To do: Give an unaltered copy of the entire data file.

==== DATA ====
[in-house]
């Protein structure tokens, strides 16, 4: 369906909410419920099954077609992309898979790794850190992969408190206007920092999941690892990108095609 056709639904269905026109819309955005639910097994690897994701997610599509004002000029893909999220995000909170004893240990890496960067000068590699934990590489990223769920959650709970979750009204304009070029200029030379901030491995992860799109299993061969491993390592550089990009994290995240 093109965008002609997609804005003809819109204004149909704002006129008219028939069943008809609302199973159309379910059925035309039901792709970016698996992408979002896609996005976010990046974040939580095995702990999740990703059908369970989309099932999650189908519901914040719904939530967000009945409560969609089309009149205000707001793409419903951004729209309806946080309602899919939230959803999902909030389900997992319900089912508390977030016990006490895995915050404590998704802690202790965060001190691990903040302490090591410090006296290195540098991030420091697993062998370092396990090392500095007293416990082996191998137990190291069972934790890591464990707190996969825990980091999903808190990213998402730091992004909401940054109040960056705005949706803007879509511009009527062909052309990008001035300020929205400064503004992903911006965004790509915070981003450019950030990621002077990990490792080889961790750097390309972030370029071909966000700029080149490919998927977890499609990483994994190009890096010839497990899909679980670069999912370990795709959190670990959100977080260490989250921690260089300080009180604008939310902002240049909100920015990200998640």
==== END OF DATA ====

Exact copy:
[in-house]
């Protein structure tokens, strides 16, 4: 369906909410419920099954077609992309898979790794850190992969408190206007920092999941690892990108095609 056709639904269905026109819309955005639910097994690897994701997610599509004002000029893909999220995000909170004893240990890496960067000068590699934990590489990223769920959650709970979750009204304009070029200029030379901030491995992860799109299993061969491993390592550089990009994290995240 093109965008002609997609804005003809819109204004149909704002006129008219028939069943008809609302199973159309379910059925035309039901792709970016698996992408979002896609996005976010990046974040939580095995702990999740990703059908369970989309099932999650189908519901914040719904939530967000009945409560969609089309009149205000707001793409419903951004729209309806946080309602899919939230959803999902909030389900997992319900089912508390977030016990006490895995915050404590998704802690202790965060001190691990903040302490090591410090006296290195540098991030420091697993062998370092396990090392500095007293416990082996191998137990190291069972934790890591464990707190996969825990980091999903808190990213998402730091992004909401940054109040960056705005949706803007879509511009009527062909052309990008001035300020929205400064503004992903911006965004790509915070981003450019950030990621002077990990490792080889961790750097390309972030370029071909966000700029080149490919998927977890499609990483994994190009890096010839497990899909679980670069999912370990795709959190670990959100977080260490989250921690260089300080009180604008939310902002240049909100920015990200998640």